What makes a revolution? Why does the world suddenly change, and what are the consequences? In this module, you'll examine four periods of swift and radical change: the Reformation, the French Revolution, the aftermath of World War I, and the 1960s. You’ll look at each from the perspectives of History, Music, Philosophy and Religious Studies, discovering how these disciplinary approaches complement each other and enhance your understanding of continuity and change. In the final part, you'll return to the discipline that most interests you and study a topic or period in greater depth.
What you will study
Revolutions looks at modern societies during moments of seismic change. It asks why revolutions happen, what it was like to live through them, and what their consequences were. In doing so, it helps you to understand how different aspects of the modern world were formed.
Over the course of the module, you'll study four key points in the modern world when everything seemed to change. Each of these periods will be examined through the perspectives of four different subject areas, History, Music, Philosophy and Religious Studies, helping you to understand how these disciplines both differ from and complement one other in their approach to ideas, events and people. You'll then have the chance to research a particular revolutionary topic or period in more depth, using the tools and techniques of the discipline you intend to specialise in or study next.
This module is divided into five blocks:
Reformation and Print
In this first block, you’ll be introduced to the module’s four disciplinary approaches through two major and interconnected developments from the early modern period: the Protestant Reformation and the invention of printing. The Reformation shattered the unity of the medieval Catholic church and led to centuries of conflict as well as far-reaching changes in religion, society and culture. At the same time, the rise of printing (often called the print revolution) made knowledge, ideas, opinions and even music available to both rich and poor on a scale previously unimaginable. You'll consider how those fundamental changes to both technologies and ways of thinking altered Europe – and beyond – in ways that still reverberate today.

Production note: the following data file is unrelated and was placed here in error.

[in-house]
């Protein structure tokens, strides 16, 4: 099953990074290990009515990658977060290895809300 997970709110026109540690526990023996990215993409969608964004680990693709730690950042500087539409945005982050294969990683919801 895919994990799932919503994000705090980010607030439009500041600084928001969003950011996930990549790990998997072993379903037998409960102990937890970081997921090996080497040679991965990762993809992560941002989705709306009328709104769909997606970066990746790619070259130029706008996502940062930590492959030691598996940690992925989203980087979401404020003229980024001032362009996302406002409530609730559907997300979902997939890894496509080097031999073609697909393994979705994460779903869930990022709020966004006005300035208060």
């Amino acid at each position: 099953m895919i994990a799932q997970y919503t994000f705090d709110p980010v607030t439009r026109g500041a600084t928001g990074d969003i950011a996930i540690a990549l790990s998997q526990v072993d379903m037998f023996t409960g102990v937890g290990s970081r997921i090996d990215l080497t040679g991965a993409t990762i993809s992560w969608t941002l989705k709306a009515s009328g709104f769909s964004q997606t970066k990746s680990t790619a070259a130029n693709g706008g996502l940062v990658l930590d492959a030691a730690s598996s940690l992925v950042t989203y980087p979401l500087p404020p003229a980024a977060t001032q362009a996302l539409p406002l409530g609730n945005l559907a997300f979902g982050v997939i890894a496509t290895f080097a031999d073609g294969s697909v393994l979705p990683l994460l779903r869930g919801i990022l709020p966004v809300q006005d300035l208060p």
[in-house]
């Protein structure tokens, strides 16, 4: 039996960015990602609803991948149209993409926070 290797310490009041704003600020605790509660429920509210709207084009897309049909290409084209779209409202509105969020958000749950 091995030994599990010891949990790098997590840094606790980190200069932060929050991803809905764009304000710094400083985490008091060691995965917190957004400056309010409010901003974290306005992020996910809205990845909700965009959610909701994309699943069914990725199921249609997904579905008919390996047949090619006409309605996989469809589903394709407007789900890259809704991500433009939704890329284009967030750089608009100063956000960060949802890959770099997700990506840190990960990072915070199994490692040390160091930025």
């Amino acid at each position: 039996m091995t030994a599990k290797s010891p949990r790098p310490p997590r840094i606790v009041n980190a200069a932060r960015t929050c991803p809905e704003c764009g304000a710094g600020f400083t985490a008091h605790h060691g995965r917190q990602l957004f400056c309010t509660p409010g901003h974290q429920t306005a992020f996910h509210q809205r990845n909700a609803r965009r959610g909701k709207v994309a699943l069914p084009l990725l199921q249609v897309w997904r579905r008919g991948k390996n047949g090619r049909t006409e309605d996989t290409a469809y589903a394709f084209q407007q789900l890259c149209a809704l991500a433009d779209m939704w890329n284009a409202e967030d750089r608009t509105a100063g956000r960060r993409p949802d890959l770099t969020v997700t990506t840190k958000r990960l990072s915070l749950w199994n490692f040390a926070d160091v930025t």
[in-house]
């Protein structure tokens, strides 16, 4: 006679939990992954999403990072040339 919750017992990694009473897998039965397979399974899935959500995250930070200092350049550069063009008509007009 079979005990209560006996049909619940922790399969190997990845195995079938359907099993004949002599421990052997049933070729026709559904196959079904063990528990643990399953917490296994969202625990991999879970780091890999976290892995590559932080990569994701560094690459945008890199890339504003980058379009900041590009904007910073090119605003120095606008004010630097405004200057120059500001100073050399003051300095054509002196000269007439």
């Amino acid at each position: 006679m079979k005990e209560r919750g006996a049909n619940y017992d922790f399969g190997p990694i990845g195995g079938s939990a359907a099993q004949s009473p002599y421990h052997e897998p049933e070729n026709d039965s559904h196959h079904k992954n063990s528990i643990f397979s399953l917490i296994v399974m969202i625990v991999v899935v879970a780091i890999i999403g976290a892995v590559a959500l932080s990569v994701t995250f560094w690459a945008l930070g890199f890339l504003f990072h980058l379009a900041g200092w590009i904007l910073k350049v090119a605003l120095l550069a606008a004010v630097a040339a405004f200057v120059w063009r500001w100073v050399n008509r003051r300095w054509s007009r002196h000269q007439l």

The French Revolution
In Block 2, you'll look at the event which created the modern concept of a revolution: the French Revolution. In this period, French society was comprehensively remodelled, whilst the overthrow of the French monarchy sent shockwaves across Europe. You'll learn about how the idealism and the violence of the revolutionary period was experienced by ordinary people. You'll also look at the philosophy of Jean-Jacques Rousseau, which lay behind many of the revolutionaries’ ideals. The block also considers the impact of the revolution on the life and the music of Ludwig van Beethoven and on the radical new ideas about the nature of religion found in the writings of Auguste Comte and Henri Saint-Simon.
Revolutions and the First World War
In this third block, you'll learn about the turmoil created by the most destructive conflict the world had ever seen, including social crisis, political radicalism, and the collapse of European empires. The block considers the revolutions in Russia in 1917 and Germany in !918. You'll also look at the philosophy of Karl Marx, Rosa Luxemburg and Vladimir Lenin, whose ideas lay behind these revolutions, and explore the music of Igor Stravinsky to see how the dramatic events of these post-war years affected his compositions. Finally, you'll look at the role of religion in the revolutionary changes that occurred in Ireland in the aftermath of the First World War.